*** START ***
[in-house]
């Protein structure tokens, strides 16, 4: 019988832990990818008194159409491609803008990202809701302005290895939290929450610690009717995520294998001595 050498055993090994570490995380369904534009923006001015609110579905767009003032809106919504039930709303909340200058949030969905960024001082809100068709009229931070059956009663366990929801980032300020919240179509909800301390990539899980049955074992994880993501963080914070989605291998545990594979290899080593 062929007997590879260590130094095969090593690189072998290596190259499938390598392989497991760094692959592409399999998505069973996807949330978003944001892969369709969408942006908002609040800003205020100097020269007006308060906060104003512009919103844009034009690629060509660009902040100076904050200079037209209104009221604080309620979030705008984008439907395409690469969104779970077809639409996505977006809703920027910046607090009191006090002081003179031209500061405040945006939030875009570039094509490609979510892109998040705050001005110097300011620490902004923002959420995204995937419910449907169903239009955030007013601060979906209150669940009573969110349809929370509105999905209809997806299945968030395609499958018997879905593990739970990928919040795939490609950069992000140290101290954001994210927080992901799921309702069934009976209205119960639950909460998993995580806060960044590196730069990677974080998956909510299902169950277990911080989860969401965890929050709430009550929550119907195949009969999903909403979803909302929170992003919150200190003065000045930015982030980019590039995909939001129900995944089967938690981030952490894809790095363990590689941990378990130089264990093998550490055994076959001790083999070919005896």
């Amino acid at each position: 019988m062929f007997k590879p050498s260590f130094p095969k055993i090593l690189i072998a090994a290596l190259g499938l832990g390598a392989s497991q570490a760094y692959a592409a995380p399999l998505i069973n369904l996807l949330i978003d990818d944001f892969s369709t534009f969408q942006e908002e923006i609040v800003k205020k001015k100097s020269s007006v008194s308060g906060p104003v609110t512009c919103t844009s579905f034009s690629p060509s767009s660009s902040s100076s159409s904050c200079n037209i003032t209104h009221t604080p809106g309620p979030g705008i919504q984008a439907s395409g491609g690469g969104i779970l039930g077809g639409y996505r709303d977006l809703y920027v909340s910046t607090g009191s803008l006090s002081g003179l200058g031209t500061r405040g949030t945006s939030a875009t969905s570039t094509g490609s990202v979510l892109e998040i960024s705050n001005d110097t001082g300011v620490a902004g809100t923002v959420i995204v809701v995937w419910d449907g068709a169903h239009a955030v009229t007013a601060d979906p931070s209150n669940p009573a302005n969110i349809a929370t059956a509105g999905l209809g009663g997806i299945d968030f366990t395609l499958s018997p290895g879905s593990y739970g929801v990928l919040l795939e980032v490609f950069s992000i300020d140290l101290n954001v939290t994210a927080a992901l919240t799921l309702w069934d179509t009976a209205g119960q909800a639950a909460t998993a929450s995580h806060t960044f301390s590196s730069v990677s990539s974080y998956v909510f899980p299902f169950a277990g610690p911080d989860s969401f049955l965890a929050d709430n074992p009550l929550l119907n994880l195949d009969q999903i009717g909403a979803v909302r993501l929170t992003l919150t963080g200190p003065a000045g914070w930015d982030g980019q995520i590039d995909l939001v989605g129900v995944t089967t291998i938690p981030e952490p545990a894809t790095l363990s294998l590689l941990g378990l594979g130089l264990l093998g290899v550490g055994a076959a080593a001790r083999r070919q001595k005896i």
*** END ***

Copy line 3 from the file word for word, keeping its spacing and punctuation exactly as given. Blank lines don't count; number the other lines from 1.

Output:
């Amino acid at each position: 019988m062929f007997k590879p050498s260590f130094p095969k055993i090593l690189i072998a090994a290596l190259g499938l832990g390598a392989s497991q570490a760094y692959a592409a995380p399999l998505i069973n369904l996807l949330i978003d990818d944001f892969s369709t534009f969408q942006e908002e923006i609040v800003k205020k001015k100097s020269s007006v008194s308060g906060p104003v609110t512009c919103t844009s579905f034009s690629p060509s767009s660009s902040s100076s159409s904050c200079n037209i003032t209104h009221t604080p809106g309620p979030g705008i919504q984008a439907s395409g491609g690469g969104i779970l039930g077809g639409y996505r709303d977006l809703y920027v909340s910046t607090g009191s803008l006090s002081g003179l200058g031209t500061r405040g949030t945006s939030a875009t969905s570039t094509g490609s990202v979510l892109e998040i960024s705050n001005d110097t001082g300011v620490a902004g809100t923002v959420i995204v809701v995937w419910d449907g068709a169903h239009a955030v009229t007013a601060d979906p931070s209150n669940p009573a302005n969110i349809a929370t059956a509105g999905l209809g009663g997806i299945d968030f366990t395609l499958s018997p290895g879905s593990y739970g929801v990928l919040l795939e980032v490609f950069s992000i300020d140290l101290n954001v939290t994210a927080a992901l919240t799921l309702w069934d179509t009976a209205g119960q909800a639950a909460t998993a929450s995580h806060t960044f301390s590196s730069v990677s990539s974080y998956v909510f899980p299902f169950a277990g610690p911080d989860s969401f049955l965890a929050d709430n074992p009550l929550l119907n994880l195949d009969q999903i009717g909403a979803v909302r993501l929170t992003l919150t963080g200190p003065a000045g914070w930015d982030g980019q995520i590039d995909l939001v989605g129900v995944t089967t291998i938690p981030e952490p545990a894809t790095l363990s294998l590689l941990g378990l594979g130089l264990l093998g290899v550490g055994a076959a080593a001790r083999r070919q001595k005896i």